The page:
I drove out of Austin at noon - a long day ahead of me. I wanted to explore the Texas Hill Country - the rugged limestone and granite plateau to the west of Austin and the north of San Antonio. With a very thin layer of topsoil, this area is dry and prone to flash flooding. I was here to find two endemic species - the Black-capped Vireo and the Golden-cheeked Warbler.
Of course, this being Texas, no drive would be complete without running into a mock, scale-model of Stone Henge...
Not everything is bigger in Texas
The birding version of the out-of-place Stone Henge is this...
Peacock - male, leading 4 females (out of shot.)
Black-capped Vireos like dense cover in which they sing and hide. Getting here in the afternoon meant they'd mostly be doing the latter without any of the (very helpful) former. Arriving at Kerr WMA I immediately started seeing sparrows picking at the dusty ground: Clay-colored (always a wow! bird), Field and Lark. But no vireos. I walked around for about an hour, and still no vireo. I decided to leave the main path and walk through the dense thicket areas. Almost immediately I flushed a bird that had a vireo look about it (which wasn't conclusive since I'd also had White-eyed and Yellow-throated several times.) I tracked the bird into an adjacent thicket, and just got enough movement to get my bins on it - Black-capped! I watched it for a few seconds, partly obscured by branches and leaves, before it flew out to find somewhere else to hide. I never heard it sing, but the lovely black cap and white lores were enough.
The Hill Country is beautiful - especially at this time of year, when the roadsides are richly carpeted in wild-flowers...
Bluebonnet (blue) and Indian Blanket (red/yellow)
Lost Maples is *the* place for Golden-cheeked Warblers. Well, *the* place if you're there in the morning in the spring, when the only thing you can hear is Golden-cheeks singing. If you're there in the afternoon while they're on nests, forget it. The place was completely dead. I walked the mile or so along the East Trail and saw no warblers. I did, however, find a very excited Acadian Flycatcher singing it's little olive-colored head off - "peet-sup!" He must have just arrived (flycatchers are among the latest of the spring migrants - many of them are just starting to arrive now.)
I turned around, and started the walk back, mentally calculating how to incorporate a return trip back here during my 4 days in Texas - which given the huge distances, wasn't very likely.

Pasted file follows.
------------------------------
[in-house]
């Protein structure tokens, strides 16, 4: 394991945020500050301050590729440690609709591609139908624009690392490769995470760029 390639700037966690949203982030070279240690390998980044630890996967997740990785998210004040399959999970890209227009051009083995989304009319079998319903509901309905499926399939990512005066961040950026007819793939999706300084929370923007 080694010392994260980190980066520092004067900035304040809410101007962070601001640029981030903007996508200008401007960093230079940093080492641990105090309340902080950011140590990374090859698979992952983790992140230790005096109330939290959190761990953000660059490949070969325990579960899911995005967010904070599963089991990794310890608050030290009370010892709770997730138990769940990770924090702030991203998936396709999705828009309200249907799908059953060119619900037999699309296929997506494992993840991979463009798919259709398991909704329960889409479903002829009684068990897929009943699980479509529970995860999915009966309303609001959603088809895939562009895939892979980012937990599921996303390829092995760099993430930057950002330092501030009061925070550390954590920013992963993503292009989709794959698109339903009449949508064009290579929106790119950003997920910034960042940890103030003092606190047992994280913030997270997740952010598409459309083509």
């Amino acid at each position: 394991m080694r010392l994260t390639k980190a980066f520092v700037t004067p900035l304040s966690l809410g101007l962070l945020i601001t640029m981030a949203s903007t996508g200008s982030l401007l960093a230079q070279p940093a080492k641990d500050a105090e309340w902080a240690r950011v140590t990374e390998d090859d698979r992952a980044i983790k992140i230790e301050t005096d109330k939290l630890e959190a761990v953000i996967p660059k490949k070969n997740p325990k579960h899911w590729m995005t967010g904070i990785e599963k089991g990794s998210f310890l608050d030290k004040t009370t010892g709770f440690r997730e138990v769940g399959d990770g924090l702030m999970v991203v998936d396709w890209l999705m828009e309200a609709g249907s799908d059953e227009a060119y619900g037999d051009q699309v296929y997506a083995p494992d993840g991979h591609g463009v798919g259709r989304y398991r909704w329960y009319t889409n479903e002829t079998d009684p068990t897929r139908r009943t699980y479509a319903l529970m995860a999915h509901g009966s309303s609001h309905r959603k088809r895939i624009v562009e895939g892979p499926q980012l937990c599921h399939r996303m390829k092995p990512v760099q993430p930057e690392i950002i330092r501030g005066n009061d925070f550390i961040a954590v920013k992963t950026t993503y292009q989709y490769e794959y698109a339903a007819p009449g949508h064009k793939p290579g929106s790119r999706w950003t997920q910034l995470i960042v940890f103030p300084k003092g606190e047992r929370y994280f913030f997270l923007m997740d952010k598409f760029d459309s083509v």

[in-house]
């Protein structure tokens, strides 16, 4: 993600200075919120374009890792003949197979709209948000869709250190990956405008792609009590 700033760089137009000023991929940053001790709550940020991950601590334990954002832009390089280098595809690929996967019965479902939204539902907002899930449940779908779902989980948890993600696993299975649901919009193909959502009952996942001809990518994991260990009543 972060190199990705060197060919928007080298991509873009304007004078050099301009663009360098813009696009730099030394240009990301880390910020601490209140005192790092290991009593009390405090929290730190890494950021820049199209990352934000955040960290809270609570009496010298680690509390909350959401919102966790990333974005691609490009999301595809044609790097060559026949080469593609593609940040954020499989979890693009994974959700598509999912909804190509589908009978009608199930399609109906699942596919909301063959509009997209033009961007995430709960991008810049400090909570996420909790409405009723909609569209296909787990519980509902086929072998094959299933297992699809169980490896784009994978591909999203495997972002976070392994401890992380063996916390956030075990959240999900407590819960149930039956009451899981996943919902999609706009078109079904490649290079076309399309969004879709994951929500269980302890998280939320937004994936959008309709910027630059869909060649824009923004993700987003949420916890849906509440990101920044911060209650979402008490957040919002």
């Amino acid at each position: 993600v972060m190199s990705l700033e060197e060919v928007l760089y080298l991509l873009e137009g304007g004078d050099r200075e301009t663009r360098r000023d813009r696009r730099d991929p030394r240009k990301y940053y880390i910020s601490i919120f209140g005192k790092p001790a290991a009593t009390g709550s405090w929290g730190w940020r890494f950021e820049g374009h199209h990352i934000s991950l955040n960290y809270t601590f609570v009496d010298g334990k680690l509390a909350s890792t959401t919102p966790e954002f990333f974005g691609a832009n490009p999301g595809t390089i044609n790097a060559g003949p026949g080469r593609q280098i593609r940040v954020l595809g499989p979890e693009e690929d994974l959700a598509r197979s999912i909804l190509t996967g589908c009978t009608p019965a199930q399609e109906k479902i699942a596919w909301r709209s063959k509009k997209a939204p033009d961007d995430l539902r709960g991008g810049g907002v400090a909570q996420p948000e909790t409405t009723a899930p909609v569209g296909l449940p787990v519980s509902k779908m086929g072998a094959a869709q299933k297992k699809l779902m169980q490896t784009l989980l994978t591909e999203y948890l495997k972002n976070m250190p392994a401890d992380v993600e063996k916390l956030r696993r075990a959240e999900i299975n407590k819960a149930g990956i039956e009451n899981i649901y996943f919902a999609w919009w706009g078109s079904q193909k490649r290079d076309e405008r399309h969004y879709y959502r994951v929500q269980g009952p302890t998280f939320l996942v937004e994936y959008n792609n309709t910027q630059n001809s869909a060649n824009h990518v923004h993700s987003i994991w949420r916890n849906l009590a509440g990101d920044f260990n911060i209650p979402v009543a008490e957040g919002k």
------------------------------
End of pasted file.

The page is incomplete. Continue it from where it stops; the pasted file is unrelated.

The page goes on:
If you didn't know - I'm a fast walker. That might sound like a good thing, but invariably it isn't. It means you spend most of your normal life stuck behind slow walkers (when are we going to get fast lanes on the side-walks?) In birding, it means you can zip through a place and miss birds. Which is why I always have to remind myself to stop: one of the best strategies in birding is to let the birds come to you. After actively exploring all the trees on the trail, I did just this - I stopped, sat on a rock, and waited. I'd been straining so hard for the past hour or so listening for the distinctive rattle of the Golden-cheeked song, that when I heard it, I almost thought I was playing it in my head. Soon after a bird appeared, and I got great views of a male Golden-cheeked Warbler - one of our rarest breeding warblers. The black and white of the back and belly is set off by the shocking golden-yellow of the face. A thin black line extends through the eye, giving the bird a pensive, almost frowning look. A real stunner of a bird!
I left Lost Maples at 6pm, and drove the 5 hours and over 300 miles to Alpine - a small desert town in West Texas. When I arrived, there was no place to eat or drink, although I was so tired I just flopped down into bed. I'd need my rest - tomorrow I'd be hiking Big Bend - one of the most dramatic of American state parks.
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BIG YEAR LIST: 566
NEW YEAR BIRDS (4): Field Sparrow, Black-capped Vireo, Acadian Flycatcher, Golden-cheeked Warbler